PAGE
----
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ECON: Economics: Tulsa's Black Wall Street

This guide will help you find information about Economics, including economic theories, statistical data, economic indicators, and biographical information about famous economists.

Books on African American Economic History

Recommended Films About Greenwood

In the early 1900s, the Greenwood section of Tulsa, Oklahoma was home to a thriving, independent business district dubbed "Black Wall Street," until a racially motivated massacre in 1921 changed the community’s legacy forever. These films recall the prosperous African American community of Greenwood and examine the deadly consequences of racist violence that occurred there.

  • Hate Crimes in the Heartland -- The white mob rampaging through the wealthy Greenwood district of Tulsa, Oklahoma destroyed 35 city blocks, leaving up to 300 people dead and more than 10,000 homeless, all in one night. No one was ever arrested, tried, or convicted of any crime related to these riots. This film compares the 1921 calamity to a 2012 case, in which two white males drove through Greenwood targeting blacks at random, killing three and leaving two others in critical condition. Two suspects were captured, and faced the death penalty for the crime. Both incidents are examined within the context of American culture and race relations. This DVD may be viewed or borrowed at either Mack Library (Bethlehem) or ESSA Library (Monroe). Look for it at call number HV 6773.5 .T85 H38 2016.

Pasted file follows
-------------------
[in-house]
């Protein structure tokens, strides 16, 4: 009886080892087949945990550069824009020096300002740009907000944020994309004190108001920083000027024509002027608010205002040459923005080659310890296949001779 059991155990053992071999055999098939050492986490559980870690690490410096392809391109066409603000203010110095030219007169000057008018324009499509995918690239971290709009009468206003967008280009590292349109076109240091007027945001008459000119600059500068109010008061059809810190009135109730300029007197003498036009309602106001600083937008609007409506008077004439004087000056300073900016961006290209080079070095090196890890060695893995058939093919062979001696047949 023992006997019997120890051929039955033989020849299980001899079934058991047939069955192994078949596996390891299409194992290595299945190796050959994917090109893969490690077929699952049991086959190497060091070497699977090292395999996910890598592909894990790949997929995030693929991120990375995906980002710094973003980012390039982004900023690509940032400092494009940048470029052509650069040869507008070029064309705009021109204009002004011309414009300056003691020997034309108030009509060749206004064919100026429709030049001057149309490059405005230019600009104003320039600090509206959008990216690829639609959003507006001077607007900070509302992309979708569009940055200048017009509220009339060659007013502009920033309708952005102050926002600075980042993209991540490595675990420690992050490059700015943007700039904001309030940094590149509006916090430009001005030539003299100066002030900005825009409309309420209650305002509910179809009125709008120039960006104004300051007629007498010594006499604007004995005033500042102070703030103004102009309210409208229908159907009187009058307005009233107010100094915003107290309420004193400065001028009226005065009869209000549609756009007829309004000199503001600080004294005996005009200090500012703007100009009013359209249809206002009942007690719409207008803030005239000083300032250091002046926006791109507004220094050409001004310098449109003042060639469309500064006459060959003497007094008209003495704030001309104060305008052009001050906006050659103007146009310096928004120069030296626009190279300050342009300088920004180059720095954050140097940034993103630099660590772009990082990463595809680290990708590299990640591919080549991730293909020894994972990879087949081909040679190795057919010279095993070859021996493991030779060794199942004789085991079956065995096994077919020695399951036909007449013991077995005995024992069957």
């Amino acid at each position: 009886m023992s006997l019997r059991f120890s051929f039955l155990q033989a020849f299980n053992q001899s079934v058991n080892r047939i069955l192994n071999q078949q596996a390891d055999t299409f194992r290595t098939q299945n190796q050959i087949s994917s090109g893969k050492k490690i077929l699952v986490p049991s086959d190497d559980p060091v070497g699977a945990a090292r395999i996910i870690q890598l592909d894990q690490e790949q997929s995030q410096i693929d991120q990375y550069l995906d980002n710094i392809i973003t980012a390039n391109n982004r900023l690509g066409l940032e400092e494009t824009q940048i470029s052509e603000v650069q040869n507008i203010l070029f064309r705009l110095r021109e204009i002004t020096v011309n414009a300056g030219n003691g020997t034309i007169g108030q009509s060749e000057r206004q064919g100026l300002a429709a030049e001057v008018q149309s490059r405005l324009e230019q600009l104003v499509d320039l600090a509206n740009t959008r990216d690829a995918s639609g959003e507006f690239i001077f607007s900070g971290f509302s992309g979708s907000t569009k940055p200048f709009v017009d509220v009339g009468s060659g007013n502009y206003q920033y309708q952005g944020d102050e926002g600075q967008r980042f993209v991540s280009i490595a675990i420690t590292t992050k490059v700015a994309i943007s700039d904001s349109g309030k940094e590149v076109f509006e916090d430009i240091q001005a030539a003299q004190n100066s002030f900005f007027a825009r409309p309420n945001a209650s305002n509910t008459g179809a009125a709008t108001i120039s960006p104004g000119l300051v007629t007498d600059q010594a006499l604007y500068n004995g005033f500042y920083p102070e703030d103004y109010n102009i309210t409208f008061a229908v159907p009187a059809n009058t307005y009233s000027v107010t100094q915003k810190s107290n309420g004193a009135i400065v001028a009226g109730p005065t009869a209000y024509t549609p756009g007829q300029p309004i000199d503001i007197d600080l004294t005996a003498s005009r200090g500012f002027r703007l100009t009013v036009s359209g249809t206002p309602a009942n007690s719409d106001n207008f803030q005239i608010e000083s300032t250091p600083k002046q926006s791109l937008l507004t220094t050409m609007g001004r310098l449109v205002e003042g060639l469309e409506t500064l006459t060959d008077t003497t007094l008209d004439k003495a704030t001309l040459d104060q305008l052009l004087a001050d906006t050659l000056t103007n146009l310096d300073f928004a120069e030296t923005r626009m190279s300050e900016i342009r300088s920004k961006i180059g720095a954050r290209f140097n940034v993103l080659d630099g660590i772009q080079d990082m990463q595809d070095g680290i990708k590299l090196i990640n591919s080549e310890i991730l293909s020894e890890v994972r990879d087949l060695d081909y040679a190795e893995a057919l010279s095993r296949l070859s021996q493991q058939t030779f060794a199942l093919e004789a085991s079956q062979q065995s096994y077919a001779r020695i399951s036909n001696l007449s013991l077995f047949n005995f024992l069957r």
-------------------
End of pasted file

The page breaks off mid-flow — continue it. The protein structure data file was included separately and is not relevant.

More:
• African American Community Resilience -- After race riots destroyed Greenwood, residents were determined to rebuild the neighborhood. They went to Kansas for loans and building materials. Were they successful? From the series Black Communities After the Civil War.

  • Black Economic Movement -- Learn how African American civic groups contributed to vocational training and entrepreneurship in the South during the early 20th century. From the series The African Americans: Many Rivers to Cross.

  • Riot Survivors -- This film profiles J. B. Stradford, who fled to Chicago after being falsely accused of inciting the violence in Tulsa. His great-grandson John Rogers founded Ariel Investments, the largest Black-owned investment firm in America. From the series Boss: The Black Experience in Business.

  • A Stacked Deck -- This segment of the series Tony Brown's Journal takes a historical look at how Jim Crow laws and racism adversely affected the economic growth of Black communities, including Greenwood.